Remember the names Tommie Smith and John Carlos? Most with a bit of gray hair will. They were the pair who raise their fists at the 1968 Olympics at Mexico City. Smith won the 200-meter race in the world record time of 19.83. In third place was another American, John Carlos. Though neither were members of the Black Panthers, each raise their fist representing Black Power on October 16, 1968.
On that stand was another man. A white Australian named Peter Norman, who placed second in a time of 20.10. Though Norman never raised his fist, he became part of an historical moment. He was, however, supportive of Smith and Carlos. He donned an Olympics Project for Human Rights badge, which was also worn by Smith and Carlos on the medal stand. The two Americans were later expelled from the Games.
It is Norman's nephew, Matt Norman, who has just released a movie called: "Salute." Norman died in October of 2006. At the funeral, Smith and Carlos were pallbearers.
While Norman's career never reach the same heights of 1968, he spent the rest of his life around sports. As for Smith and Carlos, both saw brief action as professional football players because of their speed.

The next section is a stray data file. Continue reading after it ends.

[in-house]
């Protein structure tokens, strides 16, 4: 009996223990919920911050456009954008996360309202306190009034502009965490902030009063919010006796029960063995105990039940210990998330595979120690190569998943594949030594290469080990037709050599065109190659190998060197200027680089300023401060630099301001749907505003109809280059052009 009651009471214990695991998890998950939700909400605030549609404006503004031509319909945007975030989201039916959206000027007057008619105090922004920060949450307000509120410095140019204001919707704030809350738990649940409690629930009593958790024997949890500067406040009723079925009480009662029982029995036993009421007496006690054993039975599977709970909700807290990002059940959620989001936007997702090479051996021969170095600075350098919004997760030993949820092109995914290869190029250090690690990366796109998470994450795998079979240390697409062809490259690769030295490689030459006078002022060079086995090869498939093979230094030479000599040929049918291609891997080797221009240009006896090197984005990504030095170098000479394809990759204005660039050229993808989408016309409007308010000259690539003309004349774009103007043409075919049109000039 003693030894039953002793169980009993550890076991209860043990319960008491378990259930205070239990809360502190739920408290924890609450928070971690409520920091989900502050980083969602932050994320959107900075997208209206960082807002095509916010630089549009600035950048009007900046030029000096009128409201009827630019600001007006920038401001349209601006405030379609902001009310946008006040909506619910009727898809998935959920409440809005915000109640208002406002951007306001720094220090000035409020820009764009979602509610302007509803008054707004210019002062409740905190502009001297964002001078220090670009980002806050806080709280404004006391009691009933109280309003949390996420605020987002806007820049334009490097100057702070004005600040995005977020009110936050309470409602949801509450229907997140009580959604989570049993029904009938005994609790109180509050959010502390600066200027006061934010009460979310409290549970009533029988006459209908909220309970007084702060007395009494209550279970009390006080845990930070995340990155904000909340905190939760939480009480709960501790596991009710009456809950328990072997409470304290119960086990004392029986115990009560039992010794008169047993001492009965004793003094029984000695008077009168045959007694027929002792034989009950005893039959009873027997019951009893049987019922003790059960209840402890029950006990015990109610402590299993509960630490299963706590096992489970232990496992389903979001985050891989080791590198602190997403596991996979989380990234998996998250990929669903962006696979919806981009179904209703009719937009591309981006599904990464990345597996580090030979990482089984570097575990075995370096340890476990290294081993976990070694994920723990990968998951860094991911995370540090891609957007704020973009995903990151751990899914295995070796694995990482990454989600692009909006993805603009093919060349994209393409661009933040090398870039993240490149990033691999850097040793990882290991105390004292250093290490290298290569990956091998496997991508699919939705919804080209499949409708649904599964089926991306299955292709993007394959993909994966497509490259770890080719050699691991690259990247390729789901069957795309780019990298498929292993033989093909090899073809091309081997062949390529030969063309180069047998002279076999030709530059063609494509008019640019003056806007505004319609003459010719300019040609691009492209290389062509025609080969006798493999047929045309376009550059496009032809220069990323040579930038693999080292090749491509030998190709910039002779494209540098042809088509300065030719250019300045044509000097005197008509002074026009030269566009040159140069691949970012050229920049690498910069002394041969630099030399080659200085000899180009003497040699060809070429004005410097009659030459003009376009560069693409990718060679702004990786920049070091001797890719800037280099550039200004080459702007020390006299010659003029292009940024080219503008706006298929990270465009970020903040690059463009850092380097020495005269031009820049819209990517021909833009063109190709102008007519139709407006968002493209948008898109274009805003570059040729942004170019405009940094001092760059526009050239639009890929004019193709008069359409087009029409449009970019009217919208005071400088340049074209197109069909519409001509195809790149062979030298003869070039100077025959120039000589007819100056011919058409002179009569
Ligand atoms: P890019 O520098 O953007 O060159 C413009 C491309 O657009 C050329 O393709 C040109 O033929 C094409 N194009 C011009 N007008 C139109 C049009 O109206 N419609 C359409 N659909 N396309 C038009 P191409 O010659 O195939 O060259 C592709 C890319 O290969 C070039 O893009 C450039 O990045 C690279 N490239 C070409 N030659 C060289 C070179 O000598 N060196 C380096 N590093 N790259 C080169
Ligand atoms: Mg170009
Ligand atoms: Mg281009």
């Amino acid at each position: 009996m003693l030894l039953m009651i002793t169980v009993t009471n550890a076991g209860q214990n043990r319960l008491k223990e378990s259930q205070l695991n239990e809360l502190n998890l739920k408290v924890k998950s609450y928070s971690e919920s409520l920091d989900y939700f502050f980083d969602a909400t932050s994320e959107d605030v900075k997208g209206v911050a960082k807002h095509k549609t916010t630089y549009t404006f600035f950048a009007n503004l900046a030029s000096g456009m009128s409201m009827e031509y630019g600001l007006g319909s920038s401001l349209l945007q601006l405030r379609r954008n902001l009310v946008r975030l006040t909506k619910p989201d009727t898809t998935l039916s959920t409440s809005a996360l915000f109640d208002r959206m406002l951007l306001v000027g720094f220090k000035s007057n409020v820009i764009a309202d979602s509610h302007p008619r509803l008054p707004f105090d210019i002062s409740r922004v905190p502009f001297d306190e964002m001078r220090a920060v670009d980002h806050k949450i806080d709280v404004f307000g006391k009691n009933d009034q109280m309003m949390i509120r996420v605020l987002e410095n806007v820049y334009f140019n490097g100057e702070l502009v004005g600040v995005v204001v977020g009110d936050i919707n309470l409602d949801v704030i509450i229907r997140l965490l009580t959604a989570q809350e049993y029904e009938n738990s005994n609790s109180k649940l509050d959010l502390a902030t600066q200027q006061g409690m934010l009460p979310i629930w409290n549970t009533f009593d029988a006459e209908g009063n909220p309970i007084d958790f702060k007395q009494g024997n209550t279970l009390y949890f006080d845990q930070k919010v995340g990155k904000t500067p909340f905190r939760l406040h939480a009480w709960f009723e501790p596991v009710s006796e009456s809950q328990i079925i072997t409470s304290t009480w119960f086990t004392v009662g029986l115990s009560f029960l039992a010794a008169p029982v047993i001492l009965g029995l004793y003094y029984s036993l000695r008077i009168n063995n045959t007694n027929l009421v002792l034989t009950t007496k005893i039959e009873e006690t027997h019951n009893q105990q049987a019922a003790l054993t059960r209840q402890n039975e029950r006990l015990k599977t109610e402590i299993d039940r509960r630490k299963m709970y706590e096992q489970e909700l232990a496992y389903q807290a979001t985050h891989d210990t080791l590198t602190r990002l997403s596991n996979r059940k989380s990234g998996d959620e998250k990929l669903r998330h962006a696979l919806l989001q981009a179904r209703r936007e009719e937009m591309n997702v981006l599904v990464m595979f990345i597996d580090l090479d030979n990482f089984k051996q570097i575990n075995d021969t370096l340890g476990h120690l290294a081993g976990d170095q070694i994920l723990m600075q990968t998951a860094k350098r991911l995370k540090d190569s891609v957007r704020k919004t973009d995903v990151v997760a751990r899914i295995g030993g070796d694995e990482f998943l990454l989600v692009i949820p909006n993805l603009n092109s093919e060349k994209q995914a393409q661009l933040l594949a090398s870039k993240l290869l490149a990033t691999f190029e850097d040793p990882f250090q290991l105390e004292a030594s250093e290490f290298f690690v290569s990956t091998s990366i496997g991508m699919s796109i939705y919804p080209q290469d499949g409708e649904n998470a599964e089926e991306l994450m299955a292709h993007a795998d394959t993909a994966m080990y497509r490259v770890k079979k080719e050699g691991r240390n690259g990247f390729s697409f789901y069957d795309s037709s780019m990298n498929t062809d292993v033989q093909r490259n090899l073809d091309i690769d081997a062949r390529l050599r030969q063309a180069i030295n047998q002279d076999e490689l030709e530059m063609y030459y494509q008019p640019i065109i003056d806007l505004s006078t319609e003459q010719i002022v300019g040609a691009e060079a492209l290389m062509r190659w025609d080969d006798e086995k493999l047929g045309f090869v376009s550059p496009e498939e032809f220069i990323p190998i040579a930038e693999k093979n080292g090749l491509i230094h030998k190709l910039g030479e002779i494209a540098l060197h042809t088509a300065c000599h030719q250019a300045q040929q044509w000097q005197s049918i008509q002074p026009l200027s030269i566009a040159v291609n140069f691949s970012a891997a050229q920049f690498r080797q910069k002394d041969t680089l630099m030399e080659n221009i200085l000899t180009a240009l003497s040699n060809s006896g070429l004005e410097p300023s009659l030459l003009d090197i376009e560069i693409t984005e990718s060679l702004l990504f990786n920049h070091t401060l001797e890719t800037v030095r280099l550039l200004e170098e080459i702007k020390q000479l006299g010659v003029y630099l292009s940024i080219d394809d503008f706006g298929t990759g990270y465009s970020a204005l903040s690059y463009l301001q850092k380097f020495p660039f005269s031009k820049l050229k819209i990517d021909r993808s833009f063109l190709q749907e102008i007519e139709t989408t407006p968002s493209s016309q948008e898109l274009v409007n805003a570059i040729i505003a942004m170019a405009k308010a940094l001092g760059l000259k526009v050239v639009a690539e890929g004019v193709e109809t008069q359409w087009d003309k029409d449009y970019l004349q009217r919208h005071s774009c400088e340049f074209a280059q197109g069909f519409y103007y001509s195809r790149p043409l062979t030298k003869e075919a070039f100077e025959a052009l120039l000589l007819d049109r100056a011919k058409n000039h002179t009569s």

According to www.tommiesmith.com: "Speed was never Smith's problem. The lean, 6-foot-3 runner was invited to several NFL training camps in 1969 based solely on his wheels. He had scheduled a tryout with the Oakland Raiders, but former San Jose State roommate Saint Saffold, a member of the 1968 Cincinnati Bengals, talked him into coming east to try to make the Cincinnati roster." While with the Bengals, his receivers coach was a man called Bill Walsh. And his quarterback was Sam Wyche. His head coach? Paul Brown. Unfortunately, he was placed on the taxi squad to start the season. Smith was activated the final three games of the 1969 season. On Dec. 7, against the Oakland Raiders, he caught a 41-yard pass, but broke his collarbone on the landing. In 1970, his career ended on the taxi squad. His career ended with one catch while on the roster for just two games.
As for Carlos, he was drafted by the Philadelphia Eagles in the 15th round of the 1970 draft. He spent one season with the Eagles, but a knee injury cut short his career in the U.S. No stats were available for Carlos, so it appears he may never have played with the Eagles during the regular season. He later went to the Canadian Football League where he played for the Montreal Alouettes and the Toronto Argonauts.
With the nearing of 40th anniversary of the display on the medal stand in 1968, the movie "Salute" was released on July 17 in Australia. It's unclear whether it will make it to the U.S. But here is the movie trailer. Enjoy.